Rather bizarre, repeat bizarre as in not the least worrying, wishful thinking from The Independent today:

The Government has rejected shale gas technology as a solution to Britain's energy crisis, conceding it will do little to cut bills or keep the lights on.

Supporters of the fracking technology – which blasts water, sand and chemicals at extreme pressures to release gas trapped deep in rock – argue it could be the single greatest factor in transforming Britain's energy market, reducing our reliance on foreign imports and dramatically reducing costs.

But The Independent on Sunday has learned that industry experts made clear at a meeting attended by senior ministers, including David Cameron and Ed Davey, the Lib Dem energy secretary, that the UK's reserves were smaller than first thought and could be uneconomical to extract.

Two main points here:

1.  Fracking itself has been on hold for over a year, so no exploration has taken place.  How can companies discover something doesn't exist if no one is actually searching for it?

Secondly, who was present at this meeting?

 The Prime Minister convened the Downing Street summit to hear from companies including Shell, Centrica and Schlumberger, which have been working on shale gas projects in America and exploring the potential of supplies in Ukraine and China.

The ministers were told Britain was not in a position to exploit vast amounts of its own shale gas stores. "The reserves aren't absolutely huge compared with the likes of America, Ukraine and North Africa," said a senior government source. "And we are relatively densely populated. It is a question of how much we can get out, and at what cost. There is a not-insignificant amount of domestic supply, but not a game-changing amount."

Centrica of course has a huge vested interest in locking people into high gas price fears, scamming the government out of nuclear funds and getting a good price for when they eventually sell themselves to Gazprom. A reality of low gas prices makes Centrica stock look way overpriced.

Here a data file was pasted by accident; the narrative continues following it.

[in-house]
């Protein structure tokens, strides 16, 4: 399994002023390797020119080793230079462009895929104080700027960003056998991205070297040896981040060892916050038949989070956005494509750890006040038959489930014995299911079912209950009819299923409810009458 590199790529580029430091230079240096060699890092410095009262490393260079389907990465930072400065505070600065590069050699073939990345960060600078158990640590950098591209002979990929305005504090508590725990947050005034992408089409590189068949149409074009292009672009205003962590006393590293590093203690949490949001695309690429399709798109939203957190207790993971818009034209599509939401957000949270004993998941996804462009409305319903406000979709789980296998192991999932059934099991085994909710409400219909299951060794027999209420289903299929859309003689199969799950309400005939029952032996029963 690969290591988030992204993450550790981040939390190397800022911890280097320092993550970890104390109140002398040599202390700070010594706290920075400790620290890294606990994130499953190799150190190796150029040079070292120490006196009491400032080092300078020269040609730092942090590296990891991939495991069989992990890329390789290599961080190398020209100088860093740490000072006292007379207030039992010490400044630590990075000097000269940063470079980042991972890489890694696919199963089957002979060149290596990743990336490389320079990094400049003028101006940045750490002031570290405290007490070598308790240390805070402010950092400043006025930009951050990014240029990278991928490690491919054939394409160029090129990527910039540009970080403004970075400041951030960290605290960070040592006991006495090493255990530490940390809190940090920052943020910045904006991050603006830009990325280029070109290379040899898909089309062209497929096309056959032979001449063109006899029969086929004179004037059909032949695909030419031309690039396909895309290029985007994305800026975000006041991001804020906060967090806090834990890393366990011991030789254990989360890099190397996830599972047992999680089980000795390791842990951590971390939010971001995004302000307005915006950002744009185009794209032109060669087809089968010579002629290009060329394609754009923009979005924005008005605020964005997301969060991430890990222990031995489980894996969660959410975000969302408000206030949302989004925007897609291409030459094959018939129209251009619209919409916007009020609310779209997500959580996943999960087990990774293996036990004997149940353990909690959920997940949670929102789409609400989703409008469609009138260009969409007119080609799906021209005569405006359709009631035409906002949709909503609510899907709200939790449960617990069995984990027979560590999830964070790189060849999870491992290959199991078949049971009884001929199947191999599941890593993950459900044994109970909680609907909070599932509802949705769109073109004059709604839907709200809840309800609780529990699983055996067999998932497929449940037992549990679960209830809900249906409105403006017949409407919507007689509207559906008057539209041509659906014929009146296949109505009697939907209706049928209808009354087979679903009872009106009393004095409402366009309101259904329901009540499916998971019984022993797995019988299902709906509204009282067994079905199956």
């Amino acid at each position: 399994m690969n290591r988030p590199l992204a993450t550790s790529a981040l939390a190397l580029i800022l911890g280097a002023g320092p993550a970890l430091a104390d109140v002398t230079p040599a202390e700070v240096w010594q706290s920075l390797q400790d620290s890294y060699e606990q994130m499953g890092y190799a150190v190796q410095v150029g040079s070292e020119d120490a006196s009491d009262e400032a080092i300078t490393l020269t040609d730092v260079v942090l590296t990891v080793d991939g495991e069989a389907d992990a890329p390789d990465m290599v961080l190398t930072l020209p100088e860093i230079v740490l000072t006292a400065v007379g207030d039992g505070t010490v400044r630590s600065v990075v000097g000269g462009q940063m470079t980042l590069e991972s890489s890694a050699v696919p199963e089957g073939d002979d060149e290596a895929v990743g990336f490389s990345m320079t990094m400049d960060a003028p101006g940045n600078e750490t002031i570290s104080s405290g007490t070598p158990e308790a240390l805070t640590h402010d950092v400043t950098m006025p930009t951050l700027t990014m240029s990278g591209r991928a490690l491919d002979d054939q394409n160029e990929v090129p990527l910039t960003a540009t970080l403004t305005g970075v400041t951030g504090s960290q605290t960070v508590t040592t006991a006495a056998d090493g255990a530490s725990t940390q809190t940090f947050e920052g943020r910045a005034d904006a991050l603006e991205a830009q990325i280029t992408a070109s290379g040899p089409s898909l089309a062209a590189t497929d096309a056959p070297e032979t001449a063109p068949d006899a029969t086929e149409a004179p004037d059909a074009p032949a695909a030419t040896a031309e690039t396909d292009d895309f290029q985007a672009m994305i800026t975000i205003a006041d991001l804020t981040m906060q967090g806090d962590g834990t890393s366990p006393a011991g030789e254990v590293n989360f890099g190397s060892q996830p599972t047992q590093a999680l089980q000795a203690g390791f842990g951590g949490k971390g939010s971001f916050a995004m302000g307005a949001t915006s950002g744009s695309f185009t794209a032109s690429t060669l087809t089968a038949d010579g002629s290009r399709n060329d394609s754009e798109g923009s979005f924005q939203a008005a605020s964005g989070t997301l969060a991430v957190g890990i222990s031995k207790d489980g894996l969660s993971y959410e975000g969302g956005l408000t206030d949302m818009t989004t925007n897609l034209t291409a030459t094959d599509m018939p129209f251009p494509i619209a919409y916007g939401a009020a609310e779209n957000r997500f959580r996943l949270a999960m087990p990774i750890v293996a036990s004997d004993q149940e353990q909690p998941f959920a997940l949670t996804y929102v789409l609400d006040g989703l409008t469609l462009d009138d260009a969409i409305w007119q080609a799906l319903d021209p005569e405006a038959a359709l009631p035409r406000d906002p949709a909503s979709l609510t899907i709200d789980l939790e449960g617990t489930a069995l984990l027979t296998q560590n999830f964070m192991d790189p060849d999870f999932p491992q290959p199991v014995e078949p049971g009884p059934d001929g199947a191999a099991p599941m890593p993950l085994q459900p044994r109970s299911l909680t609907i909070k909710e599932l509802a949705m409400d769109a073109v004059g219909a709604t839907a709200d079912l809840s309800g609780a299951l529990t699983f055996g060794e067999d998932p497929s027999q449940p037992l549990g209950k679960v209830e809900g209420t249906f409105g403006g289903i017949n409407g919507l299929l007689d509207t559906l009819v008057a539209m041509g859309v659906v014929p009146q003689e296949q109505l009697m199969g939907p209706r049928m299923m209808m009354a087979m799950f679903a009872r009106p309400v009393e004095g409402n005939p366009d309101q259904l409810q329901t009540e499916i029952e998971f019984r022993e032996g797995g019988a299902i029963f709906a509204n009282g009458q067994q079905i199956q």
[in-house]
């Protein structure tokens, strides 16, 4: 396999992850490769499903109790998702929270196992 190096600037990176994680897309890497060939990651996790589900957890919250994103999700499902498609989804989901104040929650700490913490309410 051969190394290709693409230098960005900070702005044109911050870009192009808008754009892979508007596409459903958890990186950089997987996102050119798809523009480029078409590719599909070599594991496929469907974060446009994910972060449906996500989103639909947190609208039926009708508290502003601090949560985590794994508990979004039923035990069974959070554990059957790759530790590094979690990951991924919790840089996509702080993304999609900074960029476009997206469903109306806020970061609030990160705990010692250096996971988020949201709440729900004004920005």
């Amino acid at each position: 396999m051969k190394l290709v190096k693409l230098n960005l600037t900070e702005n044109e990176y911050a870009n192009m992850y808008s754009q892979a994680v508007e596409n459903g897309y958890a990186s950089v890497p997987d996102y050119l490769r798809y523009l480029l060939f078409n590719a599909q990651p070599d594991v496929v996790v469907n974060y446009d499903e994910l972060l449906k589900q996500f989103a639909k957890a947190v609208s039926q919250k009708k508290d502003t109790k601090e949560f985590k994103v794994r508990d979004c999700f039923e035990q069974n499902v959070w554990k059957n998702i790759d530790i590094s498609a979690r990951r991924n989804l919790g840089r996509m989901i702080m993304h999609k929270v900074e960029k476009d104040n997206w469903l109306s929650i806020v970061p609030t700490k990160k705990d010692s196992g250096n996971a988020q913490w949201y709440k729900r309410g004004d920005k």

As for the mention of Shell, the meeting would sound more convincing if it also included BP,Exxon Mobiil, ConocoPhillips,Chevron, Marathon, BP, Statoil, Eni, and Total. Where were they?  Besides, the story of shale is that it has been the product  of small companies. It's natural to trust multi-nationals, but those very companies had a lengthy history in the US of dismissing shale as some kind of fad that would never work. Until, that is, they were forced to spend billions on buying companies. It makes economic sense for Centrica or Shell to dismiss the economic impact of UK shale for an obvious reason: They are trying to negotiate a lower price.

Schlumberger's appearance is a mystery, given that they are one of  big potential winners from European shale as they provide fracking equipment. Again, if we saw the appearance of their competitors saying the same thing (Halliburton, Weatherford, Calfrac etc) this story would be more credible. We don't and it isn't

But of course the main absence, which can't be confirmed, would appear to be that of the people who actually look for shale gas: Cuadrilla, Igas and Dart Energy among others. Let's recalll recent revealations from the last two, as well as Cuadrilla not only defending their 200TCF estimate but now pubicly declaring it conservative.

Without the input of those actually seeking it, saying shale won't happen in the UK is, to be polite, somewhat premature.

This does sound like the increasingly desperate denial of reality of those who stand to lose most from shale gas.This isn't a battle of ideas or opinions, this is simply a battle of reality. A year's worth of patience will prove who the winner is here  It could be the greens, but judging from the reality of geology world wide this is unlikely. But we'll see either way, and to get into a fight about it now is not necessarily wrong, simply pointless. 

What is regrettable is the seeming attempt to strangle shale at birth in the UK by continually raising unfounded or out of date fears as reason not to proceed. It's easy to expect that from Centrica (and National Grid here) who stand to lose billions once the gravy trains of CCS, Nuclear and Offshore Wind hop the tracks, but we should also anticipate that a UK government be a bit more supportive of companies that want to give the government money in the form of 62% tax as opposed to scaring consumers with lights going out scams. We should  expect some neutrality at the very least.




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